// Request needed to get the total number of documents available, so pagination works as expected.
    let totalCountPath= '/indexes/products/docs/$count?api-version=2015-02-28';

    if (offset > 0) {
        searchPath += '&$skip=' + offset;

    return azureSearchRequest(totalCountPath).then(count => {
        return azureSearchRequest(searchPath).then(responseString => {
            var responseObject = JSON.parse(responseString);
            // We map the values not to alter the buildProducts function.
            var mappedResponse = => ({
                id: val.Id,
                title: val.Title,
                price: val.Price,
                description: val.Description
            return buildProducts(mappedResponse, pageIndex, pageSize, baseUrl, parseInt(count, 10));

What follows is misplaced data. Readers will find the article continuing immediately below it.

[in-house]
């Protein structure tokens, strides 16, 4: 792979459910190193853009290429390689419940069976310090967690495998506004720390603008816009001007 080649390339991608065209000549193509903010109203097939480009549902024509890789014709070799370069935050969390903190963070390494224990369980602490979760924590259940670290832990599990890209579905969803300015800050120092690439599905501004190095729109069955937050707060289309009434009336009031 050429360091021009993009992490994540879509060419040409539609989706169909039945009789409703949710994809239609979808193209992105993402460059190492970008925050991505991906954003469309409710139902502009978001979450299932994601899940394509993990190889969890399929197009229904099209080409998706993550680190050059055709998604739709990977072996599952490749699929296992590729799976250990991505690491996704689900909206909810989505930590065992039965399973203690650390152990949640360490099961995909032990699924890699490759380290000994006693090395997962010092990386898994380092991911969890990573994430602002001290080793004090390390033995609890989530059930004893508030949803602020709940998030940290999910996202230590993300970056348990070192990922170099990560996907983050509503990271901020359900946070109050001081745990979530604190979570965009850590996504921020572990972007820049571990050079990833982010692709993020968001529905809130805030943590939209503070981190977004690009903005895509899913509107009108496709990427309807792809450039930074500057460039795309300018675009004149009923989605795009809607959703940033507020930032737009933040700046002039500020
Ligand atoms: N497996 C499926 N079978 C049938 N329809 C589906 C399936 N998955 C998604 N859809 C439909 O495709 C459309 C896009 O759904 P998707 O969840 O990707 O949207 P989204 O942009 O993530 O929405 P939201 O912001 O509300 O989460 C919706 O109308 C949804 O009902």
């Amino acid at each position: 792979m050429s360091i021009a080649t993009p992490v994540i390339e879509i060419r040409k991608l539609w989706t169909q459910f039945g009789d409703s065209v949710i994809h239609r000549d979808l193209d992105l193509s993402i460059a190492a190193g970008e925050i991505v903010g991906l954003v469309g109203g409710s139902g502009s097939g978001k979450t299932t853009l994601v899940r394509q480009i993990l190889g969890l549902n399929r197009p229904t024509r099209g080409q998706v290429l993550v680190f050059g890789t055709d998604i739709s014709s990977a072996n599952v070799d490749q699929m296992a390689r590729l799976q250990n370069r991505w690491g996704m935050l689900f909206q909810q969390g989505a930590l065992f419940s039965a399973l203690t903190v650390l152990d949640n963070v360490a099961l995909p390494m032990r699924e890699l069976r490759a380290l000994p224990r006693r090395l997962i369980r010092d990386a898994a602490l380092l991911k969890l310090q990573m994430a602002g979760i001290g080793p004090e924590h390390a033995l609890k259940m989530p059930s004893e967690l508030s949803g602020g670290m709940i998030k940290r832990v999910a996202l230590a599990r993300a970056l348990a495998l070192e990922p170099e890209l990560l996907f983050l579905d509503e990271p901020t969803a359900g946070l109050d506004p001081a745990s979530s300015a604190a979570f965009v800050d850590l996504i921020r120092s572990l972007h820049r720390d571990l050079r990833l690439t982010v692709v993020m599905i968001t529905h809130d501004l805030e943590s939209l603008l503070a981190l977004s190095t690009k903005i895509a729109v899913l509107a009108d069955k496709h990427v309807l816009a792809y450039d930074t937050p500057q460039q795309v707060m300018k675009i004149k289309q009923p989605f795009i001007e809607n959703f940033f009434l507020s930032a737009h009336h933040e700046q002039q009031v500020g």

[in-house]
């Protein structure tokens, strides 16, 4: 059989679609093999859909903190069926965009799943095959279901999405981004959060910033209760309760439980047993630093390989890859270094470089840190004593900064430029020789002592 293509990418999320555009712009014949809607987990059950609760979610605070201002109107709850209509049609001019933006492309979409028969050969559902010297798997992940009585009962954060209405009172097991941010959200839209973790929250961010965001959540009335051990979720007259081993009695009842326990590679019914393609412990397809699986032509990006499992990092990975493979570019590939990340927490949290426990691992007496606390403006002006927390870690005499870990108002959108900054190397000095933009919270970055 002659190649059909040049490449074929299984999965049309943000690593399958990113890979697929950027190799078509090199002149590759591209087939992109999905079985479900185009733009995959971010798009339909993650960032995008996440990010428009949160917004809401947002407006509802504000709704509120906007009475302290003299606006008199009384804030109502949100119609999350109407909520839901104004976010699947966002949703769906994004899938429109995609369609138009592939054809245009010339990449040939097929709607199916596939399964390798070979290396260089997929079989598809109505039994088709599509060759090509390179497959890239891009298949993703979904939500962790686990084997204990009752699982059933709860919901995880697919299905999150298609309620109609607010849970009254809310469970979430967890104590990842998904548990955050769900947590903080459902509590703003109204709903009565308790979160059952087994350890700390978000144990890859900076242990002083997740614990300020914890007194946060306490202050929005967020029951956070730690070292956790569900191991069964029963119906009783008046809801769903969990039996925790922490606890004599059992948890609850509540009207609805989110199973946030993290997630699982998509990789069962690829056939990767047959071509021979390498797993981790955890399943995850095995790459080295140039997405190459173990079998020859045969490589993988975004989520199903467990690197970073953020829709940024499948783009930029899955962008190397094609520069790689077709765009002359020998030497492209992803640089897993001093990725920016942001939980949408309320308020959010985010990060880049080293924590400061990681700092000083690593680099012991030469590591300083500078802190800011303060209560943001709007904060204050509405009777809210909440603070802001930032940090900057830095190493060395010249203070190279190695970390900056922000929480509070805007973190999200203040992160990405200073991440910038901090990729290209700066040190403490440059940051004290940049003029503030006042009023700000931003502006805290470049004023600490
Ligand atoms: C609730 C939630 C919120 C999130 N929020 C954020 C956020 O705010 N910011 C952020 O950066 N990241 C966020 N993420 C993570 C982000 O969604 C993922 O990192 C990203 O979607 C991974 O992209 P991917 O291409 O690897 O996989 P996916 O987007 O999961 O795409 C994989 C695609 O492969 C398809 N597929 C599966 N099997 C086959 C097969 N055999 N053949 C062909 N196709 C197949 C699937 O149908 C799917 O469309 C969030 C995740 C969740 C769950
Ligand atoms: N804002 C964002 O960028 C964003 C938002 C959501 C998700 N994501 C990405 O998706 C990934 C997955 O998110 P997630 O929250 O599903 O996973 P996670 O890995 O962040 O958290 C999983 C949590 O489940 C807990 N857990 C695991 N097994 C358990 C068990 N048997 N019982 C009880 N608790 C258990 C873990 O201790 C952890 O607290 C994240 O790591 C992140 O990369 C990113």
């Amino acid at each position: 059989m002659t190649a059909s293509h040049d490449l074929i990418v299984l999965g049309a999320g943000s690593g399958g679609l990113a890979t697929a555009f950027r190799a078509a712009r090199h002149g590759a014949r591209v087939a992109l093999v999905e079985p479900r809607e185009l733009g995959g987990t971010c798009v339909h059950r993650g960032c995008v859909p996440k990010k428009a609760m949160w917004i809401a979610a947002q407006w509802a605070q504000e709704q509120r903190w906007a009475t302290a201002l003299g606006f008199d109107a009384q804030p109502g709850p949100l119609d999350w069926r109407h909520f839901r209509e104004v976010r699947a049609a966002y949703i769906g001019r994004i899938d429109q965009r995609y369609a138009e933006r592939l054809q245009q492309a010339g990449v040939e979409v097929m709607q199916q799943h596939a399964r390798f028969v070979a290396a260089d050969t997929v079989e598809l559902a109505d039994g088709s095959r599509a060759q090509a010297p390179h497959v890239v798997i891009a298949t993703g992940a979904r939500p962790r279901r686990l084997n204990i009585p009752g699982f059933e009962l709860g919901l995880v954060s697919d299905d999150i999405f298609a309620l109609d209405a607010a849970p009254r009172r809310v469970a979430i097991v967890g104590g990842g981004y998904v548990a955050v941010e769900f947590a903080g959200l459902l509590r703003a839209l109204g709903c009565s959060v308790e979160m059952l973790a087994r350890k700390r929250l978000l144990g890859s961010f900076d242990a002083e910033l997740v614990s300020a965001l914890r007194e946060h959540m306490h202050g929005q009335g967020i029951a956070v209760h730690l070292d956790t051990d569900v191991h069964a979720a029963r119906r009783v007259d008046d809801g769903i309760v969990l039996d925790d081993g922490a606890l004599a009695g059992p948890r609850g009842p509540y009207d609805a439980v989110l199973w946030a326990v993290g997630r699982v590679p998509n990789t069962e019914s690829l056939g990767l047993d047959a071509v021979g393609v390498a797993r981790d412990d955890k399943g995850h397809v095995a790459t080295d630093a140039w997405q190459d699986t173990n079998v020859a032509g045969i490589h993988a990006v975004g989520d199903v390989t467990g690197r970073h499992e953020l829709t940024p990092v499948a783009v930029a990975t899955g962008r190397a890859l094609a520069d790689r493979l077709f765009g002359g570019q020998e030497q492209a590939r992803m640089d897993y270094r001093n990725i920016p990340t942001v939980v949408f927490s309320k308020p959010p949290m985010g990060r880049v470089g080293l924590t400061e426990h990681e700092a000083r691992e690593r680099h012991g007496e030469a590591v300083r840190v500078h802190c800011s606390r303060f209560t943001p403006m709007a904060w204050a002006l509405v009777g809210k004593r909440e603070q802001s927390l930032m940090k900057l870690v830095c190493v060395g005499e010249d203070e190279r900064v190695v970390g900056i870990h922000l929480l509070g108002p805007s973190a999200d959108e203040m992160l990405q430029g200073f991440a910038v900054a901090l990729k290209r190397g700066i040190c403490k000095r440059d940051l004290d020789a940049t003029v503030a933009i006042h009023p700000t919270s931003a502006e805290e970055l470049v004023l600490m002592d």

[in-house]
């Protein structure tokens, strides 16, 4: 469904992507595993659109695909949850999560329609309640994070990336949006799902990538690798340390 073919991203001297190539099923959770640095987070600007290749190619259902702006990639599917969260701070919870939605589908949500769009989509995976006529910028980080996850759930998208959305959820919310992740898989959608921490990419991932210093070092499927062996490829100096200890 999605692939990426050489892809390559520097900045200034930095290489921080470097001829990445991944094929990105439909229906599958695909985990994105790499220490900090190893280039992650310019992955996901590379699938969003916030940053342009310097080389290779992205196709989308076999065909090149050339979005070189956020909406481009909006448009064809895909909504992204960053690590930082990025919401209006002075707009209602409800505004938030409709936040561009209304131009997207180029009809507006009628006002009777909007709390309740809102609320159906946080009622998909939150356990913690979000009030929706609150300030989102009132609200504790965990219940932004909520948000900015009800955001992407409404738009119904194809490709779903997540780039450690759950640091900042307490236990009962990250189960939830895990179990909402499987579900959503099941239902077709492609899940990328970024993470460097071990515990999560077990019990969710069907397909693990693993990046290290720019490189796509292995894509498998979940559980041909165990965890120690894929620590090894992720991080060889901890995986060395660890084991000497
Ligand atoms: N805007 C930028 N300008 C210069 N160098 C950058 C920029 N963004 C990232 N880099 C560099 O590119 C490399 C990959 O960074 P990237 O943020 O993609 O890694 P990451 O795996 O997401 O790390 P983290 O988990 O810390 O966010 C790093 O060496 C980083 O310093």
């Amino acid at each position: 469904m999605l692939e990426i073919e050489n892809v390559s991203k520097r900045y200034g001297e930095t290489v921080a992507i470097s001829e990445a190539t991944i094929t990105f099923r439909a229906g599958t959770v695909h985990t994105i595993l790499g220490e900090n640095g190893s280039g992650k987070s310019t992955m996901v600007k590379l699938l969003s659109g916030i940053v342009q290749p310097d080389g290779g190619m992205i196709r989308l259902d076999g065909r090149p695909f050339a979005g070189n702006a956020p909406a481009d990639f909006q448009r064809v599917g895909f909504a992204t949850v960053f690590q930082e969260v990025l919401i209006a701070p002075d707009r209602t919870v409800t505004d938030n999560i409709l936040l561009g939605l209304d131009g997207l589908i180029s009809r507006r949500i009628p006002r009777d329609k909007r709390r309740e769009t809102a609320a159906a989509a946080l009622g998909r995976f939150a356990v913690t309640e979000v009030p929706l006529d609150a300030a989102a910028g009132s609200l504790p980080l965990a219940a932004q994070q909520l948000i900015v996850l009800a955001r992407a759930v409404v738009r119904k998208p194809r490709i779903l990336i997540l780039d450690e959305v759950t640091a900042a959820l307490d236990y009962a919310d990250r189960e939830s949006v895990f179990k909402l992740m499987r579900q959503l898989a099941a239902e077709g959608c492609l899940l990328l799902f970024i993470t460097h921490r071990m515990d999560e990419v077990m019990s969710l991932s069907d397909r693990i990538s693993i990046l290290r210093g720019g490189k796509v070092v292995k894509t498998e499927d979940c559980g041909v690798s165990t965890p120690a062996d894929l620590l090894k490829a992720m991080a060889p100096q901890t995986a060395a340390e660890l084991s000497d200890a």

let azureSearchRequest = function (requestPath) {
    var options = {
        hostname: '{YOUR_AZURE_SEARCH_NAME}',
        method: 'GET',
        path: requestPath,
        headers: {
            'api-key': '{YOUR_AZURE_SEARCH_KEY}',
            'Content-Type': 'application/json'

    // Request to get the number of elements.
    let deferred = new Promise((resolve, reject) => {
        var req = https.request(options, function (res) {

            var responseString = '';

            res.on('data', function (data) {
                responseString += data;

            res.on('end', function () {

        req.on('error', function (e) {


    return deferred;

Learn more about configuring and using the Azure Search API with this Developer Immersion lab.

Next Steps